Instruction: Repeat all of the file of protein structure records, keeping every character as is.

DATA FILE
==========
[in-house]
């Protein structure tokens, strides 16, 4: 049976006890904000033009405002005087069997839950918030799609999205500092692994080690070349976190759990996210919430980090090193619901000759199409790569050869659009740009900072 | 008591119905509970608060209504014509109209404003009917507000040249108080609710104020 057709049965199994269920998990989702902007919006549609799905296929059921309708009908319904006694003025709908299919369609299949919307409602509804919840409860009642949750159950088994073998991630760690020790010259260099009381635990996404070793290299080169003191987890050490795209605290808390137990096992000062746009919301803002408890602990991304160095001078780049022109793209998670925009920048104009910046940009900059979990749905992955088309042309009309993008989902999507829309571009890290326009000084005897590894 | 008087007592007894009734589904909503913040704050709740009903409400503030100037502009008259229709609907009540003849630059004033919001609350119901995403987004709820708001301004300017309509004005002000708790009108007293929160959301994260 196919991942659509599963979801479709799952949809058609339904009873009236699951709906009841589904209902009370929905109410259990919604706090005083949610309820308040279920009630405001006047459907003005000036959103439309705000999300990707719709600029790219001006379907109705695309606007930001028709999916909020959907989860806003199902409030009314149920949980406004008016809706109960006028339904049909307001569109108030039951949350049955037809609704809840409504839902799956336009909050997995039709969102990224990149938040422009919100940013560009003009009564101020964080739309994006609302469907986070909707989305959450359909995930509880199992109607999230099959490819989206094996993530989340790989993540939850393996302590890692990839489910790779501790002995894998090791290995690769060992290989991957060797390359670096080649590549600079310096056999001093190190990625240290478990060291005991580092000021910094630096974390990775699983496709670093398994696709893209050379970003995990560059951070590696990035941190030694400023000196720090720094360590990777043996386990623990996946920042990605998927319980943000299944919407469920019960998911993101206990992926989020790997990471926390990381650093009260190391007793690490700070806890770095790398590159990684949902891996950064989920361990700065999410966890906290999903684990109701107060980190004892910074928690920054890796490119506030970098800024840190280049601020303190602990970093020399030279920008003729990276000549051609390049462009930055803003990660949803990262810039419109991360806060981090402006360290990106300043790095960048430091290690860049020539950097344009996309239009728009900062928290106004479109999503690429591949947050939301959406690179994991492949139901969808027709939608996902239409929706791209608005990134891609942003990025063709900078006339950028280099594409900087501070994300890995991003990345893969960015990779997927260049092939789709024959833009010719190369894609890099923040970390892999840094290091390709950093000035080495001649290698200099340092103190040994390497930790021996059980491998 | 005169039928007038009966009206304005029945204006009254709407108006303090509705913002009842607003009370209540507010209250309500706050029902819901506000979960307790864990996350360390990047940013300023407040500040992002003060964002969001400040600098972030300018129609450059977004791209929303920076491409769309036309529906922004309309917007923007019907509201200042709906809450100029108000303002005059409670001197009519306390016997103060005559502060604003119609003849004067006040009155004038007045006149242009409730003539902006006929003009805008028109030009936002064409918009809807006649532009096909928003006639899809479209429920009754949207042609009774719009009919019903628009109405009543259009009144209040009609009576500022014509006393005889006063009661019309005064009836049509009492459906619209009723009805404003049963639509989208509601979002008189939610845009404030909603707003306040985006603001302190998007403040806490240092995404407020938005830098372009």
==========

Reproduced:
[in-house]
């Protein structure tokens, strides 16, 4: 049976006890904000033009405002005087069997839950918030799609999205500092692994080690070349976190759990996210919430980090090193619901000759199409790569050869659009740009900072 | 008591119905509970608060209504014509109209404003009917507000040249108080609710104020 057709049965199994269920998990989702902007919006549609799905296929059921309708009908319904006694003025709908299919369609299949919307409602509804919840409860009642949750159950088994073998991630760690020790010259260099009381635990996404070793290299080169003191987890050490795209605290808390137990096992000062746009919301803002408890602990991304160095001078780049022109793209998670925009920048104009910046940009900059979990749905992955088309042309009309993008989902999507829309571009890290326009000084005897590894 | 008087007592007894009734589904909503913040704050709740009903409400503030100037502009008259229709609907009540003849630059004033919001609350119901995403987004709820708001301004300017309509004005002000708790009108007293929160959301994260 196919991942659509599963979801479709799952949809058609339904009873009236699951709906009841589904209902009370929905109410259990919604706090005083949610309820308040279920009630405001006047459907003005000036959103439309705000999300990707719709600029790219001006379907109705695309606007930001028709999916909020959907989860806003199902409030009314149920949980406004008016809706109960006028339904049909307001569109108030039951949350049955037809609704809840409504839902799956336009909050997995039709969102990224990149938040422009919100940013560009003009009564101020964080739309994006609302469907986070909707989305959450359909995930509880199992109607999230099959490819989206094996993530989340790989993540939850393996302590890692990839489910790779501790002995894998090791290995690769060992290989991957060797390359670096080649590549600079310096056999001093190190990625240290478990060291005991580092000021910094630096974390990775699983496709670093398994696709893209050379970003995990560059951070590696990035941190030694400023000196720090720094360590990777043996386990623990996946920042990605998927319980943000299944919407469920019960998911993101206990992926989020790997990471926390990381650093009260190391007793690490700070806890770095790398590159990684949902891996950064989920361990700065999410966890906290999903684990109701107060980190004892910074928690920054890796490119506030970098800024840190280049601020303190602990970093020399030279920008003729990276000549051609390049462009930055803003990660949803990262810039419109991360806060981090402006360290990106300043790095960048430091290690860049020539950097344009996309239009728009900062928290106004479109999503690429591949947050939301959406690179994991492949139901969808027709939608996902239409929706791209608005990134891609942003990025063709900078006339950028280099594409900087501070994300890995991003990345893969960015990779997927260049092939789709024959833009010719190369894609890099923040970390892999840094290091390709950093000035080495001649290698200099340092103190040994390497930790021996059980491998 | 005169039928007038009966009206304005029945204006009254709407108006303090509705913002009842607003009370209540507010209250309500706050029902819901506000979960307790864990996350360390990047940013300023407040500040992002003060964002969001400040600098972030300018129609450059977004791209929303920076491409769309036309529906922004309309917007923007019907509201200042709906809450100029108000303002005059409670001197009519306390016997103060005559502060604003119609003849004067006040009155004038007045006149242009409730003539902006006929003009805008028109030009936002064409918009809807006649532009096909928003006639899809479209429920009754949207042609009774719009009919019903628009109405009543259009009144209040009609009576500022014509006393005889006063009661019309005064009836049509009492459906619209009723009805404003049963639509989208509601979002008189939610845009404030909603707003306040985006603001302190998007403040806490240092995404407020938005830098372009």